The presence of such labeling claims can determine the sales of one product over another identical product. If one producer labels its packages of chicken as having “no growth hormones” and another producer doesn’t, the latter is at a disadvantage when consumers are selecting for that specific attribute. Even though both brands of chicken are hormone-free, by government mandate, the producer who didn’t pay to add a label may suffer.  Products that carry the “no growth hormones” claim must note that these are prohibited by the government on the packaging, but this is usually in the fine print where consumers may or may not be looking.

The lack of importance of the “organic” claim was also surprising to Ellison and her co-authors, Kathleen Brooks and Taro Mieno of the University of Nebraska.

“When most people hear the term ‘organic,’ they think of produce, fruits, and vegetables. I don’t think the term translates as well to animals. Consequently, consumers may not understand that the organic certification for meat and other animal products actually already includes a lot of these other production attributes.”

Ellison says the fact that producers keep putting multiple claims on their products, even though broad claims like “organic” and “humanely raised” encompass almost all of the other production attributes, suggests that producers may be skeptical that consumers know the full definition of these labels. “They keep adding more labels to make sure consumers can find all of the things that they want even though one label might do the job.”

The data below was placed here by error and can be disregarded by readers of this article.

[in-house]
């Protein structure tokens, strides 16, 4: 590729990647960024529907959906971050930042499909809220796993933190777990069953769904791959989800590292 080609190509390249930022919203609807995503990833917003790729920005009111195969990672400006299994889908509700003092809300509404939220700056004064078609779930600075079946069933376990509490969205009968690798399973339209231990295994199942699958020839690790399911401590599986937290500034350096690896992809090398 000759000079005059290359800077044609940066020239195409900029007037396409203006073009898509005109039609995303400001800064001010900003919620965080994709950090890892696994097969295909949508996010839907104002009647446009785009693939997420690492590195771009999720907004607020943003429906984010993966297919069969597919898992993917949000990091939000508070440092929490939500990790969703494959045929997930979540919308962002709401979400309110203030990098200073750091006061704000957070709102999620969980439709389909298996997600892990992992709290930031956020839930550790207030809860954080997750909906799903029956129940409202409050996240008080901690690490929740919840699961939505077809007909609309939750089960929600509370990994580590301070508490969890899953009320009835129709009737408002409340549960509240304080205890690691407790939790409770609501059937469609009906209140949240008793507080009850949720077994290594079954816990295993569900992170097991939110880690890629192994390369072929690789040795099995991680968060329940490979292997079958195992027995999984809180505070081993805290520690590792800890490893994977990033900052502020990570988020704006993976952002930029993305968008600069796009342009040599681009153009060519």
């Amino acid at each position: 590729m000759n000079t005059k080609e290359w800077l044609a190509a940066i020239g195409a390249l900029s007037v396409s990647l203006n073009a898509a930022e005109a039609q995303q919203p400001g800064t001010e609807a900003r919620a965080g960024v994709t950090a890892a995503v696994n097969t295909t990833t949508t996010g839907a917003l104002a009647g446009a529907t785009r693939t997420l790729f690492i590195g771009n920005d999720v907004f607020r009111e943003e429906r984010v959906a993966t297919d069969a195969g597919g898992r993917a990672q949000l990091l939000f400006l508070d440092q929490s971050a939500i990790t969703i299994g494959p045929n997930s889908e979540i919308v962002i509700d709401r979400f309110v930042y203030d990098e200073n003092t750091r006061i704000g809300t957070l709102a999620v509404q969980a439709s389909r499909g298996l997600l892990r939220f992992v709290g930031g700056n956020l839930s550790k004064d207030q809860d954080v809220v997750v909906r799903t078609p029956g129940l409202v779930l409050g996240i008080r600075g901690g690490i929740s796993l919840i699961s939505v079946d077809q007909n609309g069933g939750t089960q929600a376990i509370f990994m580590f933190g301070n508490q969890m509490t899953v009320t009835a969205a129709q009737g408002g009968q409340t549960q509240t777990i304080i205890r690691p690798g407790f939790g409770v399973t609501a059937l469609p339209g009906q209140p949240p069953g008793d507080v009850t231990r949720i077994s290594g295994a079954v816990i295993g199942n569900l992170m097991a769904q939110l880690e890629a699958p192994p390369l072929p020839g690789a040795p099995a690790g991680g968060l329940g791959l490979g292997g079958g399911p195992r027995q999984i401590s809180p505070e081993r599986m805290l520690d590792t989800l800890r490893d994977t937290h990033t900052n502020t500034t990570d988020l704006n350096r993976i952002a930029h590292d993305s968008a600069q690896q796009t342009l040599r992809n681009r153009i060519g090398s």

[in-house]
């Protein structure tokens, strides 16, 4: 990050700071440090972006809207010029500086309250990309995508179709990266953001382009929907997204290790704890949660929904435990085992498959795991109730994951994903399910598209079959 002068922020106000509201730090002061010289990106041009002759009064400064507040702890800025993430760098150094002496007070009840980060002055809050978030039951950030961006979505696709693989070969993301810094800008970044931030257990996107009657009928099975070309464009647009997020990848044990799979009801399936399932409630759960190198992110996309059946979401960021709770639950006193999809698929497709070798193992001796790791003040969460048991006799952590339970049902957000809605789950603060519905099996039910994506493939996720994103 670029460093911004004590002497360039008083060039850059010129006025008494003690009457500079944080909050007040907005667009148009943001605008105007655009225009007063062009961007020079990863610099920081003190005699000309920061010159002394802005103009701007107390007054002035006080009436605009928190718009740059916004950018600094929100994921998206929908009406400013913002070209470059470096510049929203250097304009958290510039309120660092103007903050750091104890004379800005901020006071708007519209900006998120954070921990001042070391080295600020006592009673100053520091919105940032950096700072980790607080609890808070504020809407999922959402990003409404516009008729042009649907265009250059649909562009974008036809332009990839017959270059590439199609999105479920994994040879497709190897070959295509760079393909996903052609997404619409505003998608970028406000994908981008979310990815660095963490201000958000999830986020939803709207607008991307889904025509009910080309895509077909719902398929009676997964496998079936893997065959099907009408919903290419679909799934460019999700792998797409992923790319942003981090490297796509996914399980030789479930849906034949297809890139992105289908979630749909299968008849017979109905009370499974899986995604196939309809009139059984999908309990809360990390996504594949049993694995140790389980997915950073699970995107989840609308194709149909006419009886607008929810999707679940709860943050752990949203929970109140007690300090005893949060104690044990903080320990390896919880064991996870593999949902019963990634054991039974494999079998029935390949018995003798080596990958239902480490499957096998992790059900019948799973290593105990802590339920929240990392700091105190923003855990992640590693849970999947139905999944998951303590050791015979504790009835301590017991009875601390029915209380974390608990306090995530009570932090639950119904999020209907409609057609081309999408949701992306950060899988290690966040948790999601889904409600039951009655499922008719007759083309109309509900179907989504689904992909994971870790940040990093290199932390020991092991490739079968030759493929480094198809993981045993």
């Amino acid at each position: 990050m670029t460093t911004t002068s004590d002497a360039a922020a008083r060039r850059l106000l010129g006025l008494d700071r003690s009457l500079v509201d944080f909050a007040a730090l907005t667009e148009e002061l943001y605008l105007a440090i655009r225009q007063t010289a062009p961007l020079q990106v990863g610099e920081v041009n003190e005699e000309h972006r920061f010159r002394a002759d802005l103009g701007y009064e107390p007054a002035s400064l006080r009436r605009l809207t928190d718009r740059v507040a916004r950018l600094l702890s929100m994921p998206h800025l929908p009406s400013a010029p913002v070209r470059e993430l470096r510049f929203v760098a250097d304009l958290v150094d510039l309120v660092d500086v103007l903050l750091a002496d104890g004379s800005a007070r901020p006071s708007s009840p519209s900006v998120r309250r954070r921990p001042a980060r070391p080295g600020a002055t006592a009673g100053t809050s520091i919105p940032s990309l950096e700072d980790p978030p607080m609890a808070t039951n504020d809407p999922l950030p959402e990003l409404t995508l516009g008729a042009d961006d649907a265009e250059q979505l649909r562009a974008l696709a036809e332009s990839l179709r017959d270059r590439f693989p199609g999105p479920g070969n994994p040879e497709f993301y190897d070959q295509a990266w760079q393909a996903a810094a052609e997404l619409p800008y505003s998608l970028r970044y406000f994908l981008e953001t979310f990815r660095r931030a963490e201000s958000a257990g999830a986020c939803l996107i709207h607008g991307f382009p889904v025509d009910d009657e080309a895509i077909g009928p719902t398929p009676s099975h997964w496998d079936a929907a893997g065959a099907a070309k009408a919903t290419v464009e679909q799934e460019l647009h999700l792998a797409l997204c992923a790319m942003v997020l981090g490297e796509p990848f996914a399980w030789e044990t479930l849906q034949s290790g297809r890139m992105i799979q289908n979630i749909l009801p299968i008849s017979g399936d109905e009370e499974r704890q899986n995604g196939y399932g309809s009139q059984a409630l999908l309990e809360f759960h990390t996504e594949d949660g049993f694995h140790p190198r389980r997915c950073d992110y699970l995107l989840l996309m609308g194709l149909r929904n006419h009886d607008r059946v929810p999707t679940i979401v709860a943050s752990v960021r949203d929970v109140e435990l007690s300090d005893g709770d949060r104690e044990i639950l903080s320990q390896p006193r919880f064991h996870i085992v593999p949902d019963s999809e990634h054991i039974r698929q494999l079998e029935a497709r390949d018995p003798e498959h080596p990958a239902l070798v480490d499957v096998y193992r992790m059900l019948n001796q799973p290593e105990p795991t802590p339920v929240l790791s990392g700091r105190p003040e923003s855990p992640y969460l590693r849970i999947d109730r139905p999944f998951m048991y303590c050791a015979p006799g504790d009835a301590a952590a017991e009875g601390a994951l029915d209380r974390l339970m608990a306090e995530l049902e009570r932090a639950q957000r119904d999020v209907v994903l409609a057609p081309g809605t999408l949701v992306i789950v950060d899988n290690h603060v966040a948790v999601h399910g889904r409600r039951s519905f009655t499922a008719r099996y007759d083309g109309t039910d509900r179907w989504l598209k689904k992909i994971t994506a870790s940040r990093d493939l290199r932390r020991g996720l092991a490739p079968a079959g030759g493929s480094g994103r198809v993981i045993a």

Labels also provide a way for consumers to express their opinions by voting with their dollars. They can purchase products labeled with concerns that are important to them.

“Choosing to buy milk without traces of hormones or antibiotics may be driven more by concerns for our own health than the health of the animal,” Ellison says. “But treatment of the animal is also important to people. The results of the study show that consumers place a greater importance on the ‘humanely raised’ attribute for milk and eggs – animals that keep producing, versus those that go to slaughter.”

The study, “Which livestock production claims matter most to consumers?” appears in Agriculture and Human Values. It was co-authored by Brenna Ellison, Kathleen Brooks, and Taro Mieno.

This research was supported by USDA NIFA #ILLU-470-356 and funding from the American Jersey Cattle Association/National All-Jersey, Inc.

 

 

Pages